March

General Maintenance

  • Remove frames or cloches from outdoor early sowings in warmer weather but replace at night as the temperature can still fall rapidly.
  • Keep on top of any germinating weeds, as they can soon over run the beds as it gets warmer.
  • As over wintering veg comes to an end clear away the remains and prepare beds for the next sowing or planting.

Vegetables

  • Plant early, second early and main crop potatoes that were chitted in the last two months.
  • sow early varieties of Cabbage, Brussels sprouts, Cauliflower and Calabrese in a prepared seed bed, for transplanting late next month.
    Be prepared to cover with cloches or garden fleece if the weather takes a turn for the worst.
  • Sow second early Peas and main crop Broad beans.
  • Plant Onion sets, Garlic and Shallots.
  • Salad crops such as Lettuce, Spring Onions Radish and Rocket can be sown now if a little protection can be given.
  • Sow early Carrots, Beetroot, Turnips and Parsnips.

Fruit

  • March is probably the latest month to do the winter pruning of soft fruit, before the plants come into full growth.
  • Keep on top of weeds around the plants, give a dressing of Potash to help fruiting and mulch with well rotted manure after prolonged rain.
  • Tie in new growth before it gets into a tangle.
  • Forced Rhubarb should be ready to harvest.

Greenhouse

  • Most seeds can be sown in the greenhouse by the middle of this month, remembering that they will need hardening off before planting out.
  • Plants that are to grow and crop in the greenhouse such as Tomatoes, Aubergines and Peppers (sweet and chile) can be sow if the weather is playing fair or a little heat can be given.
    Cucumbers and Melons are best left until next month unless the greenhouse can be heated.
  • Seeds that can be sown in trays and covered with a propagator lid for pricking out into small pots or seed tray cells include: early and summer cabbage, Cauliflower, Brussels sprouts, Calabrese, Celery, Leeks, main crop Onions and Lettuce.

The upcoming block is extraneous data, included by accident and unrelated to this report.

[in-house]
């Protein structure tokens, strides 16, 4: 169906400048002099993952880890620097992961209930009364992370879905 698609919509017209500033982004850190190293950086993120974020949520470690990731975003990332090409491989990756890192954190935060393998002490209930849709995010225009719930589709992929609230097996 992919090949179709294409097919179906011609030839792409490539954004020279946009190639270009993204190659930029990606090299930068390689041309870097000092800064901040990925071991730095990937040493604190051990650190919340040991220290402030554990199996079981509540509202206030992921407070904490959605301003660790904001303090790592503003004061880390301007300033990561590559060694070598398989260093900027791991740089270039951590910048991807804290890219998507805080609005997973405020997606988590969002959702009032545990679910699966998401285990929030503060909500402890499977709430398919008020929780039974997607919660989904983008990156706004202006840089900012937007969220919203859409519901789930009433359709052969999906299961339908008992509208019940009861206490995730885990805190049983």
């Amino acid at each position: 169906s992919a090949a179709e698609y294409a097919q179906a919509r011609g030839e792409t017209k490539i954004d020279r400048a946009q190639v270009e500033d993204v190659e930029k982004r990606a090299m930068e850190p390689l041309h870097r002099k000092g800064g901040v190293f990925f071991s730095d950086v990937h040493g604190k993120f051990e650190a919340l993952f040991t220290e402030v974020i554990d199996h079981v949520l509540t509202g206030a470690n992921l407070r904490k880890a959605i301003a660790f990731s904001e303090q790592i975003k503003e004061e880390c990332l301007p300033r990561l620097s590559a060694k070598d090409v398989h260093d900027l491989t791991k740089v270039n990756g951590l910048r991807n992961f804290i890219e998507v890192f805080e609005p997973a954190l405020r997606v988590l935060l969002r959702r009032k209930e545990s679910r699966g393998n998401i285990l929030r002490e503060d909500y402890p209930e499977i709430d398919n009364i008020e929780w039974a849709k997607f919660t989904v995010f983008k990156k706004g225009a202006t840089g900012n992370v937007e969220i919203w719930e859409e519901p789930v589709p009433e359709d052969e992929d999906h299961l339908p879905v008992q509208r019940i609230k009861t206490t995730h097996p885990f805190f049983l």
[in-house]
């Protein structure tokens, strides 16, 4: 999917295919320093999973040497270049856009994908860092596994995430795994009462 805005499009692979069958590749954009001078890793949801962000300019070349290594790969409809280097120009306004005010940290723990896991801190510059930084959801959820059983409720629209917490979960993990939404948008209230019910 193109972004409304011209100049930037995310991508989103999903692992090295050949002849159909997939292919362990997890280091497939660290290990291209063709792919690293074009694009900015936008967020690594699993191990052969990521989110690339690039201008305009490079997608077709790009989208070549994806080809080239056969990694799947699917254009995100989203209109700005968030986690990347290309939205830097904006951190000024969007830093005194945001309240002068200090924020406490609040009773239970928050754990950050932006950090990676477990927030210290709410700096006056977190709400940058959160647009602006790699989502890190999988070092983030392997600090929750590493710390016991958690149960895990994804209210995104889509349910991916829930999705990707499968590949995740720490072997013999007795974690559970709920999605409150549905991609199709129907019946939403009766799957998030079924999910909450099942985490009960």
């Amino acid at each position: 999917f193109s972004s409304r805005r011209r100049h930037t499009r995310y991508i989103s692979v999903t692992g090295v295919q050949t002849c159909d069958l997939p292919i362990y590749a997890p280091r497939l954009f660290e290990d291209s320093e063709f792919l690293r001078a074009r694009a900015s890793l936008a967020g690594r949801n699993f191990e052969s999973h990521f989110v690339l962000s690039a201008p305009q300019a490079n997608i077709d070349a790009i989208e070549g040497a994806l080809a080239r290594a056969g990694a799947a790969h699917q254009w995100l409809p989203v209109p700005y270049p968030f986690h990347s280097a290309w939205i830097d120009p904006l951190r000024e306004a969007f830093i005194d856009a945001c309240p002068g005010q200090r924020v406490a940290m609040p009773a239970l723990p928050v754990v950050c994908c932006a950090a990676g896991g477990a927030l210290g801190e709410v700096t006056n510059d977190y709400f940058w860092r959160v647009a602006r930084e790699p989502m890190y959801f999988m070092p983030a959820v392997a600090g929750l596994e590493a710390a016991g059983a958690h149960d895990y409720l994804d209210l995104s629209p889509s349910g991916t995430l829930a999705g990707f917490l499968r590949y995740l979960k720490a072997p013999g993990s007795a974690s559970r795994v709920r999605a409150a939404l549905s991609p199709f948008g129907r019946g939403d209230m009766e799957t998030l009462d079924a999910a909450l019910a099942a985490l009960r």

• If the weather has not allowed for sowing outside, crops that either dislike pricking out or root disturbance can be sow in small pots or seed tray cells that sit inside a standard tray, (usually in sizes of 15, 24, 40 or 60)
    This way allows for an early sowing but takes up a large amount of room and the plants will need hardening off before they are planted out.
  • Salad onions can be sown by sprinkling a few seeds per pot or cell and growing on until the roots are about to fill the cell, then planted outside when the weather is more accommodating.
  • Beetroot and Turnip can also be sown into cells and planted later, but will need thinning out as they grow, down too one or two plants per pot or cell.Don’t forget to harden them off before they are planted out
  • Peas can be sown in pots or cells, three or four seeds to a three inch pot and planted out after hardening off.
  • Parsnips can be germinated in the greenhouse with care. Using a grow tube or cardboard tube standing on its end to accommodate the long taproot.
    Group the tubes in a tray to hold each other upright and sow two or three seed per tube.
    Thin down to one seedling per tube after germination and time the planting out before the tap root gets to the to the bottom of the tube.
    Using grow tubes or cardboard allows you to plant the whole thing thus not disturbing the roots, these will rot down as the plant grows.
  • High temperatures in the day and cold nights make watering plants and seedlings in the greenhouse at this time of year some what of an art on its own.
    Plants and seedlings do not like standing in cold wet compost. This is the main cause of damping off and a host of other diseases.
    Water sparingly and in the first half of the day if possible. Don’t water over the foliage, aim to water the compost surface of each tray or pot as and when they need it.